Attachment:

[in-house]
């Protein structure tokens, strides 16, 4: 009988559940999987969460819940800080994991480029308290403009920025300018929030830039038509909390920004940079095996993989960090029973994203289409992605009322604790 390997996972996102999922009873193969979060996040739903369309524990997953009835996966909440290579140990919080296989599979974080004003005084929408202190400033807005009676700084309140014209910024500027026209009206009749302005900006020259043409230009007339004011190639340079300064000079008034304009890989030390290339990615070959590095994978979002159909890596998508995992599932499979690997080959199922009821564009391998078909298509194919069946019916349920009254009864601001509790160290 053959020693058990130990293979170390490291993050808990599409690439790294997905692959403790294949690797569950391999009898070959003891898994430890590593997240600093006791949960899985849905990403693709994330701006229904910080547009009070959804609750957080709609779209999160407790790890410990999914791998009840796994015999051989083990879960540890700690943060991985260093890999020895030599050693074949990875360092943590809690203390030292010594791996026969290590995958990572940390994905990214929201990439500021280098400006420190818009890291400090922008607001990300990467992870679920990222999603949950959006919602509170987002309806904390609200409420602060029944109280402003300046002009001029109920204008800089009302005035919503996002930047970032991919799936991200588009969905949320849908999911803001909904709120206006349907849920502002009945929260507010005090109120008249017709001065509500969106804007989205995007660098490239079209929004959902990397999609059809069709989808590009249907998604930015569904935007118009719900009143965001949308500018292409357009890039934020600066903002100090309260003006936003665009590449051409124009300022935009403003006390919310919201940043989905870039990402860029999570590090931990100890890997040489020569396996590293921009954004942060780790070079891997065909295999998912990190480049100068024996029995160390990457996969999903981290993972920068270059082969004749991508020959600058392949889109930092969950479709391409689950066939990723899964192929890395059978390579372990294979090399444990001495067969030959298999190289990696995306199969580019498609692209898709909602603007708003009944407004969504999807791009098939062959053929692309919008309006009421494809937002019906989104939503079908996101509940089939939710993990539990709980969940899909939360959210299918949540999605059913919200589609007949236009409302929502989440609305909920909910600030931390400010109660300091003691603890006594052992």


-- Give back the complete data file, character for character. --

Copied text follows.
[in-house]
């Protein structure tokens, strides 16, 4: 009988559940999987969460819940800080994991480029308290403009920025300018929030830039038509909390920004940079095996993989960090029973994203289409992605009322604790 390997996972996102999922009873193969979060996040739903369309524990997953009835996966909440290579140990919080296989599979974080004003005084929408202190400033807005009676700084309140014209910024500027026209009206009749302005900006020259043409230009007339004011190639340079300064000079008034304009890989030390290339990615070959590095994978979002159909890596998508995992599932499979690997080959199922009821564009391998078909298509194919069946019916349920009254009864601001509790160290 053959020693058990130990293979170390490291993050808990599409690439790294997905692959403790294949690797569950391999009898070959003891898994430890590593997240600093006791949960899985849905990403693709994330701006229904910080547009009070959804609750957080709609779209999160407790790890410990999914791998009840796994015999051989083990879960540890700690943060991985260093890999020895030599050693074949990875360092943590809690203390030292010594791996026969290590995958990572940390994905990214929201990439500021280098400006420190818009890291400090922008607001990300990467992870679920990222999603949950959006919602509170987002309806904390609200409420602060029944109280402003300046002009001029109920204008800089009302005035919503996002930047970032991919799936991200588009969905949320849908999911803001909904709120206006349907849920502002009945929260507010005090109120008249017709001065509500969106804007989205995007660098490239079209929004959902990397999609059809069709989808590009249907998604930015569904935007118009719900009143965001949308500018292409357009890039934020600066903002100090309260003006936003665009590449051409124009300022935009403003006390919310919201940043989905870039990402860029999570590090931990100890890997040489020569396996590293921009954004942060780790070079891997065909295999998912990190480049100068024996029995160390990457996969999903981290993972920068270059082969004749991508020959600058392949889109930092969950479709391409689950066939990723899964192929890395059978390579372990294979090399444990001495067969030959298999190289990696995306199969580019498609692209898709909602603007708003009944407004969504999807791009098939062959053929692309919008309006009421494809937002019906989104939503079908996101509940089939939710993990539990709980969940899909939360959210299918949540999605059913919200589609007949236009409302929502989440609305909920909910600030931390400010109660300091003691603890006594052992």